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The Privacy Advisor | Industry of Privacy Project: New Budget Benchmarking Related reading: 2013 IAPP Privacy Professionals Role, Function and Salary Survey




This spring, the IAPP looked at privacy professionals’ roles in organizations worldwide, the influence they had on budget spending and the areas over which they had primary control.

What we found was interesting on a number of levels (wow, only 18 percent of privacy professionals have decision-making power on purchasing privacy software?). But we realized that, as a benchmarking device, it was difficult to utilize.

As our members come from all manner of industries, companies of every size and shape and have roles that range from CPO to outside counsel to HR manager, it was hard to pinpoint just what kinds of privacy programs we were looking at.

So we focused more tightly.

In our most recent survey, we queried the roughly 275 privacy leads we could identify at Fortune 1000 companies and got a 23 percent response rate, giving us a sample that was alike in crucial ways: All of them were privacy leads at private, for-profit firms.

First, the big number: The average surveyed Fortune 1000 company's privacy program has a budget of $2.4 million. The median budget is $1 million.

Of course, there’s considerable variation in the Fortune 1000. The smallest company does about $2.5 billion in revenue. The largest, Wal-Mart, does almost $500 billion, about 200 times the smallest firms.

Still, these are all large companies. No start-ups or SMEs here. And we are beginning to unearth some good benchmarking data, to be released for the first time with a presentation at the Privacy Academy here in San Jose, CA.

First, the big number: The average surveyed Fortune 1000 company's privacy program has a budget of $2.4 million. The median budget is $1 million.

Twelve percent of firms have budgets of more than $5 million annually. Another 14 percent spend less than $500k annually.

Of that mean $2.4 million number, roughly $1.9 million is spent internally, the other $500k is spent externally.

Of the internal spend, 50 percent is for salary and benefits of privacy program employees.

The number of employees varies as widely as the budgets, as you might expect. One interesting way to think of the varying programs is by program maturity. We asked the respondents to characterize their own programs on a spectrum from “pre-stage” all the way to “mature stage.”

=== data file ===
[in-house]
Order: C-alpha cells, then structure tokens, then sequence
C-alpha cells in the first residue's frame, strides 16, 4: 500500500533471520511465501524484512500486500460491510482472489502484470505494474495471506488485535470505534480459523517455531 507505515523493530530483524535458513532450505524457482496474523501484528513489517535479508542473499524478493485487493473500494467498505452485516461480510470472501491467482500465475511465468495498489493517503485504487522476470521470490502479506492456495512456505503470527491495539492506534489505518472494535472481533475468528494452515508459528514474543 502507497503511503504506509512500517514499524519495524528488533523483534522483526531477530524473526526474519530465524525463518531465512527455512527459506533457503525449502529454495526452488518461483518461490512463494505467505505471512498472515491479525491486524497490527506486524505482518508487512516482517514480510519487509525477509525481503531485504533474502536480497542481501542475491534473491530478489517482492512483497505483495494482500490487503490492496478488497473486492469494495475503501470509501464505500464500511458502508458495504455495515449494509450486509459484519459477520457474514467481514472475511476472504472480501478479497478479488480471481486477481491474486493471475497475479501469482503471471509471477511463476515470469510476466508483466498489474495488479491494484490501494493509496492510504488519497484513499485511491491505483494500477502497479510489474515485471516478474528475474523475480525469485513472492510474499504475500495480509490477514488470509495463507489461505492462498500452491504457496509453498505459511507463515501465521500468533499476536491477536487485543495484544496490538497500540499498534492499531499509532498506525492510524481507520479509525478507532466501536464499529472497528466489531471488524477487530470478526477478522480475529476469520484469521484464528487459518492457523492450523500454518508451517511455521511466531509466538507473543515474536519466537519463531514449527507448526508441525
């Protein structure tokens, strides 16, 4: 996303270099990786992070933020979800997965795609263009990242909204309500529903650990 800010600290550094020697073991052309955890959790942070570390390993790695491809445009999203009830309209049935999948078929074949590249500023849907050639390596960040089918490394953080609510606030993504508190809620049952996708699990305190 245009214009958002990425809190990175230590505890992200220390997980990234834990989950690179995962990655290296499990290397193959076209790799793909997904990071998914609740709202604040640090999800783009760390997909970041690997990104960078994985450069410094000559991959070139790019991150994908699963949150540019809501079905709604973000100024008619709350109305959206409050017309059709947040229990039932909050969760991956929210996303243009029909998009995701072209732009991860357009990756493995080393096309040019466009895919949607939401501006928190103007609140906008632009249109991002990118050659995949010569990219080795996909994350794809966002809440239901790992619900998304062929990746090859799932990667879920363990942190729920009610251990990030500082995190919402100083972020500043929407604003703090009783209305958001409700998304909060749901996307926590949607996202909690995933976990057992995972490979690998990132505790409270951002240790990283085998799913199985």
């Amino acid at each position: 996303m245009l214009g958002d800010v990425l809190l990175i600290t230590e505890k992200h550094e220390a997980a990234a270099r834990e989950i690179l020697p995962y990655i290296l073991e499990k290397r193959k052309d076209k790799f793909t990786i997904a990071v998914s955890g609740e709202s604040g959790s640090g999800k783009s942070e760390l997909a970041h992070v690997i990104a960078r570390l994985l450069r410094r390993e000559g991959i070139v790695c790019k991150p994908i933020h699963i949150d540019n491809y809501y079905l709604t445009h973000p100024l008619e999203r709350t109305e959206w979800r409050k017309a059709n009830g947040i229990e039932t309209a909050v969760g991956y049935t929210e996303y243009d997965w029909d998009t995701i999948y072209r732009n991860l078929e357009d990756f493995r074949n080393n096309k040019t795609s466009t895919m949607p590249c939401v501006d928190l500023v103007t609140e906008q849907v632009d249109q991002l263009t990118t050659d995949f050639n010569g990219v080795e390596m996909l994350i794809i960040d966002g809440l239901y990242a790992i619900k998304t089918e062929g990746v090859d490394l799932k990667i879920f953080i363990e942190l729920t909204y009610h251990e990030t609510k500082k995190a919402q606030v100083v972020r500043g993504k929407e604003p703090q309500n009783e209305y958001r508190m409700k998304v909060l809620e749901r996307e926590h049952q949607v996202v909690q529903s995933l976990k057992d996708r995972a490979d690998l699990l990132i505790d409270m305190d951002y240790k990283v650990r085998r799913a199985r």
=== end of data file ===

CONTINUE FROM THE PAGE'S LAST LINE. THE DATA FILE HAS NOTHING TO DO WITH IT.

Perhaps it’s not surprising that those who called themselves pre-, early, or middle-stage reported an average of 3.3 full-time employees, while the 26 percent of firms in the mature stage reported an average of 25 full-time employees.

Further, the average firm in our sample has another 17 employees that contribute to the program in some way, shape or form.

And the programs are growing. Thirty-three percent of the companies reported an intention to hire more full- and part-time employees in the coming year. Similarly, 38 percent said they will likely increase budget in the next year, and that increase for those who intend to grow is substantial: An average estimate of 34 percent.

Just 10 percent expected budget contraction, however, they expect a reduction of 22 percent.

There are, of course, obvious caveats here. By interviewing privacy leads at firms known to have privacy programs, our data is clearly skewed high. We cannot confidently say that Fortune 1000 companies as a whole spend an average of $2.4 million dollars. There may be many companies that spend $0 on “privacy.” Further, IT budgets for breach-prevention software and other data security spends are not captured here.

Just 35 percent of respondents said they have budget authority for privacy-related software, though it remains the largest category for spend after salary and benefits.

Everything else largely comprises legal services, audit services, training for the organization and for privacy professionals, data mapping and monitoring and a host of other small spends on things like travel and privacy seals.

We release the full initial findings with a presentation here at the Privacy Academy and CSA Congress today, and will release an initial full report, which will be free to all IAPP members, within the next month.

1 Comment

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  • comment Cindy • Oct 9, 2014
    Good data points. The challenge in uncovering 'real' spending for privacy is so much of it is tied up in Security and IT Spending. It would be interesting to study that aspect amongst the same respondents to uncover a more realistic cost. I expect that number would be many times higher.